It’s completely normal for you to feel a little gassy or bloated after a good meal. What isn’t normal is when you feel any stomach cramps, diarrhea, constipation, or abdominal pain over a long period of time. This could mean that you’re suffering from a gastrointestinal (GI) disorder like the irritable bowel syndrome (IBS), which can turn out to be a very painful and uncomfortable experience.
What Is Irritable Bowel Syndrome?
IBS is one of the most common GI disorders diagnosed by medical practitioners and is an extremely common occurrence among women. As a functional disorder, IBS is a collection of symptoms, including cramping, abdominal pain, bloating, diarrhea, and constipation, that go on for at least 3 months. There are 4 main types of IBS:
- Diarrhea-predominant IBS (IBS-D)
- Constipation-predominant IBS (IBS-C)
- IBS with alternating stool patterns (IBS-A)
- Post-infectious IBS (IBS-PI)
IBS can completely take over your daily routine. You’ll feel a constant need to have to plan your days and nights so you can stay close to a bathroom at all times. Additionally, IBS stems from more than just thoughts and stress levels. However, this GI disorder doesn’t lead to any serious diseases like cancer. It also doesn’t harm your large intestine or colon permanently.1
Symptoms Of Irritable Bowel Syndrome
Generally, IBS involves continuous abdominal pain coupled with altered bowel movements over an extended period of time. But, the pain and bowel movements can take many forms. Symptoms of IBS can vary greatly from one person to another and range from mild to extreme.
While women are the most likely to have IBS, most people aged under 50 are at the risk of being diagnosed, too. Even people whose family members have a history of this GI disorder are likely to get IBS. To put things into perspective, IBS symptoms typically show up during your childhood, and in most cases, it’s always before 40 years of age.
Women with IBS are also known to exhibit more severe symptoms during their menstrual cycles. Here’s a list of the most common symptoms of IBS and what you can do about them so you’re well-equipped to be on the road to recovery.2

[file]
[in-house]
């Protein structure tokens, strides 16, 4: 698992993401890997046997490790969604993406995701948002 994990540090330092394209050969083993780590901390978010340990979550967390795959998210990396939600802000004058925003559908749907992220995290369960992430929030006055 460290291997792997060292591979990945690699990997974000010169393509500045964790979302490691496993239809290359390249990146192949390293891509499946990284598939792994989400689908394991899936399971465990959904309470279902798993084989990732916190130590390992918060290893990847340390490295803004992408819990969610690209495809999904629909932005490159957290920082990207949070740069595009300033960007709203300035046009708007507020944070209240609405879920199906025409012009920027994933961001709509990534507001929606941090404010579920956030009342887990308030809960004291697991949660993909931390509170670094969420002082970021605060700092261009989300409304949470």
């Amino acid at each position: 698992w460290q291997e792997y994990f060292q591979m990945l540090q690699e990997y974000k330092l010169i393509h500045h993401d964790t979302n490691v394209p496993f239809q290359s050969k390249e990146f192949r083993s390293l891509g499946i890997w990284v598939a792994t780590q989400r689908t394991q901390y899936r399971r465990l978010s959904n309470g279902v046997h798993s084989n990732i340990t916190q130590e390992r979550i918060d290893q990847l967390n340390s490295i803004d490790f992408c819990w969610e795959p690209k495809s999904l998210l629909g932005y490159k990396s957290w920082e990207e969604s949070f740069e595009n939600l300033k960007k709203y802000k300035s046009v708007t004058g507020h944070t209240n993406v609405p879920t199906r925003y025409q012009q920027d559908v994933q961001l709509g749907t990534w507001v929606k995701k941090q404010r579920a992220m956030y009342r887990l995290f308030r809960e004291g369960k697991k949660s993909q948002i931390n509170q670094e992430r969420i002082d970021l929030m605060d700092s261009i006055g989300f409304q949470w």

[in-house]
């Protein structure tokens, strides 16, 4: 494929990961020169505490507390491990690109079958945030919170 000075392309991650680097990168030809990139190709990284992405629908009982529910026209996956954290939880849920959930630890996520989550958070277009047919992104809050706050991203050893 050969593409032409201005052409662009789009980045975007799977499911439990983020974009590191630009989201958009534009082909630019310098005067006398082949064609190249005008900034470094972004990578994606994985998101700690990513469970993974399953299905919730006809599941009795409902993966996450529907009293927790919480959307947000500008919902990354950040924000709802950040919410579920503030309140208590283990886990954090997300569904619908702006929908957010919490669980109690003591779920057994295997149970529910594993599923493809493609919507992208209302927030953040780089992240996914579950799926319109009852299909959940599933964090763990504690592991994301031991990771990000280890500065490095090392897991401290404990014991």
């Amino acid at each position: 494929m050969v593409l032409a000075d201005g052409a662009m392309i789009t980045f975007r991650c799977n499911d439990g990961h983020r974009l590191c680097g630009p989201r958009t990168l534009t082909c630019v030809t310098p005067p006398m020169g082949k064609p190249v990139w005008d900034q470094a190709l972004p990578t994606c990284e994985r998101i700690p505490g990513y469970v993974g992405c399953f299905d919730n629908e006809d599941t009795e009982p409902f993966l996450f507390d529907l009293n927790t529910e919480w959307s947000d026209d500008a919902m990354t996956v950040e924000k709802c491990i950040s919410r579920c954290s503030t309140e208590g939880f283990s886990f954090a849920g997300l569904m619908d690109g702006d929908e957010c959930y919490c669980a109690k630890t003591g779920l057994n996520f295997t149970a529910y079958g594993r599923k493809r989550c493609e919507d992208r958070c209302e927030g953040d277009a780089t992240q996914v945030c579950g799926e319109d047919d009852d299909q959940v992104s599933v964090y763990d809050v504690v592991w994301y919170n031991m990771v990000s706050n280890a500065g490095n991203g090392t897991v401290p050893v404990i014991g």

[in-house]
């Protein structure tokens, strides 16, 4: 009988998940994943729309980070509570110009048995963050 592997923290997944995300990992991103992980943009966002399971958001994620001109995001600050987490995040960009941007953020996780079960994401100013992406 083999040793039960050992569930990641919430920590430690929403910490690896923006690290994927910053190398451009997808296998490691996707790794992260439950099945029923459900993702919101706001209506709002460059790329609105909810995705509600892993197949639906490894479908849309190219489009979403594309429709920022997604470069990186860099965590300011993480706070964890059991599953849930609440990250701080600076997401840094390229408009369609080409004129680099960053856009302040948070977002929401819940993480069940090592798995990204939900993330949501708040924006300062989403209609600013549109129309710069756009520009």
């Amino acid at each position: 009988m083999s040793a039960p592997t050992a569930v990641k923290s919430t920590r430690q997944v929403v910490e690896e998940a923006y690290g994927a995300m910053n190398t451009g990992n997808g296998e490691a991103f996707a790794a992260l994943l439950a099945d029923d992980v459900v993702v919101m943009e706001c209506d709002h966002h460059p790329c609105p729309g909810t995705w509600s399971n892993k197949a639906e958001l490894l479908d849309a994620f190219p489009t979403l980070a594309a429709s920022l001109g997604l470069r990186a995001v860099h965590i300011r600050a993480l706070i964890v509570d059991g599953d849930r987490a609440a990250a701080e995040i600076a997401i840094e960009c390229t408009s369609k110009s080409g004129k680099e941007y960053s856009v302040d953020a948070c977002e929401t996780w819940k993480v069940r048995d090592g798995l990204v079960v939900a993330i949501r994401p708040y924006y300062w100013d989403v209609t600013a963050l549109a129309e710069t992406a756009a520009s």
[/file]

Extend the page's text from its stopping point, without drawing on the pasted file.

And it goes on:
1. Pain And Cramping
Abdominal pain — the most common symptom — is a key factor in the diagnosis of IBS. Usually, your gut and brain work as a team to control your digestive process via hormones, nerves, and signals released by your good gut bacteria. If you have IBS, these cooperative signals can get distorted, leading to uncoordinated and painful tension in your digestive tract muscles. This pain is what you feel in your lower abdomen or your entire abdomen. Following bowel movements, this pain typically decreases.
How To Fix It
A modified diet, like a diet low in fermentable, oligo-, di-, monosaccharides, and polyols (FODMAPs), may relieve the abdominal pain and other symptoms. You could also try bowel relaxants like peppermint oil.
2. Constipation And Diarrhea
Any form of altered communication between your brain and bowel has the potential to speed up or slow down the normal transit time for stools. When this transit time slows down, your bowel begins to absorb more water from your stools, making it hard and more difficult to pass freely. You’re said to be constipated if you have fewer than three bowel movements per week. When you’re constipated, your abdominal pain can ease up with bowel movements. However, constipation can also cause a sensation of an incomplete bowel movement. This can quite possibly lead to unnecessary straining.
Frequent, loose stools are a common symptom of diarrhea-predominant IBS. As your bowel transit process gets accelerated, you can end up with a sudden urge to have a bowel movement. This can be a significant source of stress for you as you always have the fear of a sudden onset of diarrhea. In addition, your stool can be loose and watery and may contain mucus.
How To Fix It
Engaging in a good amount of physical exercise, drinking more water, eating soluble fiber, taking probiotics, and limiting the use of laxatives may help you a great deal.
3. Fatigue And Difficulty Sleeping
Another important symptom exhibited by people suffering from IBS is fatigue. If you’re diagnosed with IBS, chances are that you’ll have low stamina levels, thereby limiting your physically exertions at work or outside.
IBS can also be related to insomnia. This includes difficulty falling asleep, waking frequently, and feeling unrested in the morning. Your poor sleeping pattern can also lead to more severe gastrointestinal symptoms the following day.
How To Fix It
Maintain a diet that’s rich in soluble fibers and probiotics. Recharge yourself constantly with fluids and ensure that your sleeping pattern doesn’t change every day. It would be great if you can get to bed early and wake up early too.
4. Anxiety And Depression
While IBS can be linked to anxiety and depression, it’s quite unclear if IBS symptoms are an expression of your mental stress or if the stress of living with IBS makes you more prone to psychological difficulties. Truth is anxiety and digestive IBS symptoms reinforce one another as part of a vicious cycle.
How To Fix It
Tackle your anxiety and depression by opting for effective treatment techniques, including anxiety reduction therapy, cognitive behavior therapy, and hypnotherapy.